RBC's U.S. equity team still awaits clear signs of a recovery

Ray Mawhinney and Cameron Scrivens are finding picks in health care, technology and materials sectors; back to normal for the big banks; and running away from Nike.

Sonita Horvitch 19 August, 2009 | 6:00PM

Some consolidation in the U.S. equity market at this stage was to be expected, as the S&P 500 Index had a significant rally off its March low and was extended, says Ray Mawhinney, who heads the U.S. equity team at RBC Asset Management.

Of the macro picture, Mawhinney notes that while the U.S. economy has stabilized, it has yet to show clear signs of a recovery. "The equity market looks ahead and is likely anticipating an economic recovery in 2010."

A big question mark for the short term, he says, is the U.S. consumer. In the current environment, the trend is for consumers to save and pay down debt. "This has implications for consumption."

The good news, he says, is that business inventories have climbed back to more normal levels, after they were severely reduced toward the end of last year. Cost cutting and restructuring in many areas of the U.S. economy are decidedly assisting business profitability, he adds. "The next stage is for revenue growth and margin improvement, which is likely to be in evidence in 2010 and 2011."

Mawhinney, senior vice-president U.S. equities at Toronto-based RBC Asset Management, and his team are responsible forRBC U.S. Equity . That fund, with assets of $2.27 billion, is one of the largest in the U.S. Equity category. It currently has 94 mainly large-capitalization names, and the investment style is growth at a reasonable price (GARP).

 
Ray Mawhinney

Of the sectors in the U.S. equity market, Cameron Scrivens, vice-president and senior portfolio manager at RBC Asset Management and a member of Mawhinney's team, notes that health care stocks, one of his specialties, have not proved to be defensive in this recession. "Uncertainty about the impact of President Obama's proposed health care reforms has been a factor," he says. RBC U.S. Equity currently has 12.3% in health care, versus the 13.3% weighting in S&P 500 Index.

A new heath care holding in the fund is medical device company Boston Scientific Corp. ( BSX/NYSE), "which I see as a company recovery story," says Scrivens.

Boston Scientific has a specialty in cardio products such as stents and pacemakers. In June, Boston Scientific appointed Ray Elliott as its new president and CEO. "Elliott, who held that position at Zimmer Holdings, another medical device company, is credited with producing strong sales growth during his tenure at Zimmer," Scrivens says. Boston Scientific's chief financial officer is also a Zimmer alumnus. Growth in the overall market for cardio devices has slowed, says Scrivens, and the company's task is to stabilize and grow its market share. The consensus estimate for its earnings per share is US$0.56 for 2009 and US$0.70 for 2010.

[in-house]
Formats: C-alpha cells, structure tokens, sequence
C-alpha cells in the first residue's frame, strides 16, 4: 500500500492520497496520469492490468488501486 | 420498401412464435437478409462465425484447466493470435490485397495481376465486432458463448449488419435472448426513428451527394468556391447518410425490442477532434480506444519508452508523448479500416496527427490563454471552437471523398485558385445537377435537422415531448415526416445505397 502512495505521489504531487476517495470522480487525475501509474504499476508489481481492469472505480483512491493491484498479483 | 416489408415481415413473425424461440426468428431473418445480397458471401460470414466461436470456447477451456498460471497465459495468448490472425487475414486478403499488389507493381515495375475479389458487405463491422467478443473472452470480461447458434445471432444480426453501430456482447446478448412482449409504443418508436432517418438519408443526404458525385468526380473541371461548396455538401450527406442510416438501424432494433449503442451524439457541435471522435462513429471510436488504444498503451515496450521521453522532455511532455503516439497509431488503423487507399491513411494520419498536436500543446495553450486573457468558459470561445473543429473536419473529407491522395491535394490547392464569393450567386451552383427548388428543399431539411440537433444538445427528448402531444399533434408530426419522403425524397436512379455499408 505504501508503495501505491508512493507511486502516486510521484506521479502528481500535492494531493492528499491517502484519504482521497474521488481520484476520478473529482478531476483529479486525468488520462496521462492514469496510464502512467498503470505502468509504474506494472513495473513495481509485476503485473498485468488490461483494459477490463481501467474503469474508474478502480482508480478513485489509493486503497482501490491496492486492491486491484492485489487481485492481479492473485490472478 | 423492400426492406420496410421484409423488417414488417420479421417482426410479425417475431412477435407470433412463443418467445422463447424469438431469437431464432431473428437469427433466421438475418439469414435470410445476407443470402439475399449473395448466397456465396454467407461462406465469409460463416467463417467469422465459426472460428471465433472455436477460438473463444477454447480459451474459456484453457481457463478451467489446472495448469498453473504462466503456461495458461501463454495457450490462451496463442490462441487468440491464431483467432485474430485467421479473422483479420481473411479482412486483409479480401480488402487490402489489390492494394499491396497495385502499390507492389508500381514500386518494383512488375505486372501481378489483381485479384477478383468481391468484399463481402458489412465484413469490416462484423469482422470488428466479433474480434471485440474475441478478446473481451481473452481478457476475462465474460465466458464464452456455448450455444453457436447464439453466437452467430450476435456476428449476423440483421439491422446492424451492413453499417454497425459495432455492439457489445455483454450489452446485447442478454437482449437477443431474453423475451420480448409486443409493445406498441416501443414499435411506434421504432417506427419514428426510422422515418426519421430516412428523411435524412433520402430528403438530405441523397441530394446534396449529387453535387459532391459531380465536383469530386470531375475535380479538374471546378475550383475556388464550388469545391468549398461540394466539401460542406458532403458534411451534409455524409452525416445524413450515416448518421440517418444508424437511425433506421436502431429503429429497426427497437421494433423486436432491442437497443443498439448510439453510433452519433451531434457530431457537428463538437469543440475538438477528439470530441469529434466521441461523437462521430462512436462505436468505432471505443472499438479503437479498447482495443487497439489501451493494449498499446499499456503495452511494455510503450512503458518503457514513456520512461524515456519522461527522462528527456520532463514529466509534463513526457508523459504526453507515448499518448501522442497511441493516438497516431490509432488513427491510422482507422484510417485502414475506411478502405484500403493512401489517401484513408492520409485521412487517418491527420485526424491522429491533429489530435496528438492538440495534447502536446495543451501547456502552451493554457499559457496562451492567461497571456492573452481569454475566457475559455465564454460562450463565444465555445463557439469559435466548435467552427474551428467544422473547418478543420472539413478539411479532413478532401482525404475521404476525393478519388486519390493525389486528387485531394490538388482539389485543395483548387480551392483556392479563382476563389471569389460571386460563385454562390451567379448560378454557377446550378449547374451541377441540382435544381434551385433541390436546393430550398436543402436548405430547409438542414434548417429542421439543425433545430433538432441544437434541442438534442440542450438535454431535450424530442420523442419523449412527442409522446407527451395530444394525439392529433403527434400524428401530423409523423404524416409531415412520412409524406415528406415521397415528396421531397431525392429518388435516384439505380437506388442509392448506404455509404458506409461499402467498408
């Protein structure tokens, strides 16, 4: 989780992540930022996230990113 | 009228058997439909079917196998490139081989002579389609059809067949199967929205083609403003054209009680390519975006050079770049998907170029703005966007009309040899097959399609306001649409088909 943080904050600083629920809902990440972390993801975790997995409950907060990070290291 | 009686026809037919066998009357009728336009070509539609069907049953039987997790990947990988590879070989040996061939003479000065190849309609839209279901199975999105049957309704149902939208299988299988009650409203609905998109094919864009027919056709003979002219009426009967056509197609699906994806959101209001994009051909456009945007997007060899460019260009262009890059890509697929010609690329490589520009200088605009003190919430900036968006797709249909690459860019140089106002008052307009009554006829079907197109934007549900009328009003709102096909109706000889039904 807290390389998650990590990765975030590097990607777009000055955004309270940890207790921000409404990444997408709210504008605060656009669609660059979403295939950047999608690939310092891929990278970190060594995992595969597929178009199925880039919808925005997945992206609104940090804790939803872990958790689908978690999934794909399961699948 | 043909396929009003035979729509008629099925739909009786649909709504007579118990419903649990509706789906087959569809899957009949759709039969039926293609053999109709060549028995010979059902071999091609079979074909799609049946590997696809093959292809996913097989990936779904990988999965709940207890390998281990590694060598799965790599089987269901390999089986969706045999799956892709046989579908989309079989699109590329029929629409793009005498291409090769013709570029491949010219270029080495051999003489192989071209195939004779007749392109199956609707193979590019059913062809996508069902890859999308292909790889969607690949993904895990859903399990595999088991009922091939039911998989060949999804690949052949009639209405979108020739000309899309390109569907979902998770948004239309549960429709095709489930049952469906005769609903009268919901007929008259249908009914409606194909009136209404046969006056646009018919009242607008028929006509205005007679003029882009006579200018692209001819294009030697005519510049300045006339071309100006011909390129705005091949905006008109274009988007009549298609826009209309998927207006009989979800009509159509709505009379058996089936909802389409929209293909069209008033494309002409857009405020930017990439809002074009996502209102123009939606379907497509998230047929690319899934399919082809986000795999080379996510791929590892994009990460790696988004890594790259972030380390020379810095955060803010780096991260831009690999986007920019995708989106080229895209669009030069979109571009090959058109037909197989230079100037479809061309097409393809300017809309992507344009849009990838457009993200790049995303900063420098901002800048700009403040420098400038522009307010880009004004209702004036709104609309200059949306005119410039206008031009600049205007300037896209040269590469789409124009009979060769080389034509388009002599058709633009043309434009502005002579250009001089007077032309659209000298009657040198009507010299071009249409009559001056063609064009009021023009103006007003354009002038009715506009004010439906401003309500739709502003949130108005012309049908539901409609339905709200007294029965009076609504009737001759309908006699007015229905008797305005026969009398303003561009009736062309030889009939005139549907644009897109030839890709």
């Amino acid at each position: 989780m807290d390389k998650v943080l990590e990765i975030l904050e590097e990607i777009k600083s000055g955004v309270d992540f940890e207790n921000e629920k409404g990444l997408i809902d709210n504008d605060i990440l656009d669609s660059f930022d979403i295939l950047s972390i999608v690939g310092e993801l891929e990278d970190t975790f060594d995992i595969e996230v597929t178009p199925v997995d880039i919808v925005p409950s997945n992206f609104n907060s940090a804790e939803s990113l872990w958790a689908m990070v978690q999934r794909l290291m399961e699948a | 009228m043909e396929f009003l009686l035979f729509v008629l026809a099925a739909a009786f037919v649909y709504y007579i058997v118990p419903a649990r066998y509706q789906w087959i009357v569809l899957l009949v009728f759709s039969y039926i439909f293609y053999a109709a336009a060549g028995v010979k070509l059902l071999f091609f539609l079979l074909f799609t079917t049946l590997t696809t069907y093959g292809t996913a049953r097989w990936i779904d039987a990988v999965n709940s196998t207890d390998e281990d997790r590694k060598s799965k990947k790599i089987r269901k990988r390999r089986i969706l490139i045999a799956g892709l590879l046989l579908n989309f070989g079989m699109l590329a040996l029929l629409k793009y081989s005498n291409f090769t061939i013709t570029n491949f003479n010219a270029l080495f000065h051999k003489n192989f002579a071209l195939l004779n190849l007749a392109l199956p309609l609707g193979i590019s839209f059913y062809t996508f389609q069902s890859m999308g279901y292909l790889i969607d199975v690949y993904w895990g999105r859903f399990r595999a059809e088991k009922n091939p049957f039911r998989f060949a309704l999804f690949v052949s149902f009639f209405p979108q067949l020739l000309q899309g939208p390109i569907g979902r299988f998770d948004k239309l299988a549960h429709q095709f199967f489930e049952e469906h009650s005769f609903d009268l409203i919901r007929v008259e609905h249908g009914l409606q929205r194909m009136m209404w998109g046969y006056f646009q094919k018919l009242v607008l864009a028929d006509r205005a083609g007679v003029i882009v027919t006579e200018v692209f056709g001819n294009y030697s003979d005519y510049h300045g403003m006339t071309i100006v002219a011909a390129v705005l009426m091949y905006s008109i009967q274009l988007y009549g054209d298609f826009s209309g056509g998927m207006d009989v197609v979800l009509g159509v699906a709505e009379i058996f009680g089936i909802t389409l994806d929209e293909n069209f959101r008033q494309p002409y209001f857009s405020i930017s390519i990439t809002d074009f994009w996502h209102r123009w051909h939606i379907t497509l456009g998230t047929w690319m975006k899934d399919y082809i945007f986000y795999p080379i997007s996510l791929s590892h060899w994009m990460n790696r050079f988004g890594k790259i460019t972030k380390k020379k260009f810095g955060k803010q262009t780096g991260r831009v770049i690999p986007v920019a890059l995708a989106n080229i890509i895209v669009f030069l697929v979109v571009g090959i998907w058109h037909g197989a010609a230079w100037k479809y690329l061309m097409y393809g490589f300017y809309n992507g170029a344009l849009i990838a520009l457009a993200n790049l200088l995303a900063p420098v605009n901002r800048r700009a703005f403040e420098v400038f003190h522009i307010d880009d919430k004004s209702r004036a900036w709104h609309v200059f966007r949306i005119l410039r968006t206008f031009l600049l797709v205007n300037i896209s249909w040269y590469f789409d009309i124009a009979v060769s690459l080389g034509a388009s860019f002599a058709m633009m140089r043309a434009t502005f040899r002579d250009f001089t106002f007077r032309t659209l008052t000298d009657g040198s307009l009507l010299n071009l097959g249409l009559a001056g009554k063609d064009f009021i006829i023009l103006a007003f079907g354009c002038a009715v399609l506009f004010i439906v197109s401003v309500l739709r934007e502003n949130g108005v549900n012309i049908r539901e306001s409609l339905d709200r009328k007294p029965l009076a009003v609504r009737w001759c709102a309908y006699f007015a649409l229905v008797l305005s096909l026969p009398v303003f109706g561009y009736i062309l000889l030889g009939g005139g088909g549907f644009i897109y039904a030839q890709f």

Turning to other sectors, RBC U.S. Equity has 20.3% in technology (compared to 18.4% in the S&P 500) and "this overweight has proved to be a good move as these stocks have done well," Mawhinney says.

Here he and Scrivens are highlighting a long-time holding that is currently in the fund's top-10 list: computer-maker Hewlett-Packard Co. ( HPQ/NYSE). The company, says Scrivens, will benefit from the economic recovery, as well as from its extensive cost cutting and overall efficiency drive under the leadership of Mark Hurd. Another plus is "HP's expansion in the field of technology services." In May 2008, HP purchased EDS, a major U.S.-based global IT services provider, and HP has been integrating this acquisition, Scrivens says. The consensus EPS estimate for Hewlett-Packard for the fiscal year to October 2009 is US$3.75 and US$4.12 for the fiscal year to October 2010.

 
  Cameron Scrivens
 

The team has added to its holding in U.S.-based software giant Microsoft Corp. ( MSFT/NASDAQ) which is also among the top 10 holdings in the fund. "Microsoft's Windows 7 PC operating system has far better prospects than its Vista product, and its new Internet search engine and decision-making tool, Bing, holds promise," Mawhinney says.

In the materials sector, the U.S. equity team has added International Paper Co. ( IP/NYSE) to the portfolio on its expectation that the company will benefit from the economic recovery. "This is a name that we have not held for some time," Mawhinney says. International Paper sells consumer and industrial packaging, which tends to enjoy an increase in demand early in an economic recovery, he says. "We consider that International Paper could outperform the stock market over the next 12 to 18 months, but do not view it as a core holding."

RBC U.S. Equity has four major U.S. banks among its top-10 holdings, and the portfolio has, in all, some 14% in the large money centre banks. The U.S. equity team, says Mawhinney, took advantage of the weakness in the U.S. stock market in March to add to these holdings, believing that "the valuation pendulum had swung too far to the negative on concerns that some of them would not survive." Now that the stock market considers that the big banks are on a firmer footing, they are "being valued as going concerns."

He cautions, however, that on the longer term the U.S. banks face substantial headwinds. "There will be more regulation, less leveraged balance sheets, and their problem loans will take time to be worked through."

The team has sold down its holding in Nike Inc. Class B shares ( NKE/NYSE). The sports and fitness footwear and apparel maker is seeing its sales slowing, says Scrivens. "It's a mature industry and highly competitive." Furthermore, says Mawhinney, "it is unclear where Nike's next growth platform is."

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Sonita Horvitch

Sonita Horvitch